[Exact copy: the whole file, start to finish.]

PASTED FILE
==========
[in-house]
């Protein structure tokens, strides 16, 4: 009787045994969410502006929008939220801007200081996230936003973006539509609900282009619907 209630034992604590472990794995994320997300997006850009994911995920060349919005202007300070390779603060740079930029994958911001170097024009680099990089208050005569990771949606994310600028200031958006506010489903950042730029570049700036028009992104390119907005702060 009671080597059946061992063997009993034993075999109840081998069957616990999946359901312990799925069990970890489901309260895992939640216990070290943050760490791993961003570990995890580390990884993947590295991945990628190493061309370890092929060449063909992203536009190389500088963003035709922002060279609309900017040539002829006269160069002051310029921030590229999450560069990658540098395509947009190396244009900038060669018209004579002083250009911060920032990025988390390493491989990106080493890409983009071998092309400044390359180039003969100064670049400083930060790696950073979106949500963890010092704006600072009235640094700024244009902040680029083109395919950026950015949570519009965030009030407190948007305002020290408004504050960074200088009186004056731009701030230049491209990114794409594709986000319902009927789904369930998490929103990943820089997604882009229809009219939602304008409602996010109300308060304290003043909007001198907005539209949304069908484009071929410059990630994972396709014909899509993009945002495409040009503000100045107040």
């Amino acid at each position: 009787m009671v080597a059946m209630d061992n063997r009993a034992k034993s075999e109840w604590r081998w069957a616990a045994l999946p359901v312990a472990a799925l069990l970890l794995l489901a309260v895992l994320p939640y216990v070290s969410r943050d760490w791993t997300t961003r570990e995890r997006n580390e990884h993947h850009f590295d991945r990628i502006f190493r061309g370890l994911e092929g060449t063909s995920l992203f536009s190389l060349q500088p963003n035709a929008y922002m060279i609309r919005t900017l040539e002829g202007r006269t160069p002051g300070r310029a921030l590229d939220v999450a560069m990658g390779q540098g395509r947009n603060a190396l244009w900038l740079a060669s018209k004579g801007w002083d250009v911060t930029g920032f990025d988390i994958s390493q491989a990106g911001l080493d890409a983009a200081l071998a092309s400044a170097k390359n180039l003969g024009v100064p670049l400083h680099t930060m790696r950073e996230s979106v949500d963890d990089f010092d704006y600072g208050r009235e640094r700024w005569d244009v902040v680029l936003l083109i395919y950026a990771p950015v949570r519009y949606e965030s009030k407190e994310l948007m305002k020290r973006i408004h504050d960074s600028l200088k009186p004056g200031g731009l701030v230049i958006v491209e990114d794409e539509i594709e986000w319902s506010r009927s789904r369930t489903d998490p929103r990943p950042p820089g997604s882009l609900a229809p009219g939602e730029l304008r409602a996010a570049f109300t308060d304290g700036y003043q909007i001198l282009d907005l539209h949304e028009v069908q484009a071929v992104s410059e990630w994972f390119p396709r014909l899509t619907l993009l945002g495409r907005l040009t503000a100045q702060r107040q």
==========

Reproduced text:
[in-house]
């Protein structure tokens, strides 16, 4: 009787045994969410502006929008939220801007200081996230936003973006539509609900282009619907 209630034992604590472990794995994320997300997006850009994911995920060349919005202007300070390779603060740079930029994958911001170097024009680099990089208050005569990771949606994310600028200031958006506010489903950042730029570049700036028009992104390119907005702060 009671080597059946061992063997009993034993075999109840081998069957616990999946359901312990799925069990970890489901309260895992939640216990070290943050760490791993961003570990995890580390990884993947590295991945990628190493061309370890092929060449063909992203536009190389500088963003035709922002060279609309900017040539002829006269160069002051310029921030590229999450560069990658540098395509947009190396244009900038060669018209004579002083250009911060920032990025988390390493491989990106080493890409983009071998092309400044390359180039003969100064670049400083930060790696950073979106949500963890010092704006600072009235640094700024244009902040680029083109395919950026950015949570519009965030009030407190948007305002020290408004504050960074200088009186004056731009701030230049491209990114794409594709986000319902009927789904369930998490929103990943820089997604882009229809009219939602304008409602996010109300308060304290003043909007001198907005539209949304069908484009071929410059990630994972396709014909899509993009945002495409040009503000100045107040």
């Amino acid at each position: 009787m009671v080597a059946m209630d061992n063997r009993a034992k034993s075999e109840w604590r081998w069957a616990a045994l999946p359901v312990a472990a799925l069990l970890l794995l489901a309260v895992l994320p939640y216990v070290s969410r943050d760490w791993t997300t961003r570990e995890r997006n580390e990884h993947h850009f590295d991945r990628i502006f190493r061309g370890l994911e092929g060449t063909s995920l992203f536009s190389l060349q500088p963003n035709a929008y922002m060279i609309r919005t900017l040539e002829g202007r006269t160069p002051g300070r310029a921030l590229d939220v999450a560069m990658g390779q540098g395509r947009n603060a190396l244009w900038l740079a060669s018209k004579g801007w002083d250009v911060t930029g920032f990025d988390i994958s390493q491989a990106g911001l080493d890409a983009a200081l071998a092309s400044a170097k390359n180039l003969g024009v100064p670049l400083h680099t930060m790696r950073e996230s979106v949500d963890d990089f010092d704006y600072g208050r009235e640094r700024w005569d244009v902040v680029l936003l083109i395919y950026a990771p950015v949570r519009y949606e965030s009030k407190e994310l948007m305002k020290r973006i408004h504050d960074s600028l200088k009186p004056g200031g731009l701030v230049i958006v491209e990114d794409e539509i594709e986000w319902s506010r009927s789904r369930t489903d998490p929103r990943p950042p820089g997604s882009l609900a229809p009219g939602e730029l304008r409602a996010a570049f109300t308060d304290g700036y003043q909007i001198l282009d907005l539209h949304e028009v069908q484009a071929v992104s410059e990630w994972f390119p396709r014909l899509t619907l993009l945002g495409r907005l040009t503000a100045q702060r107040q």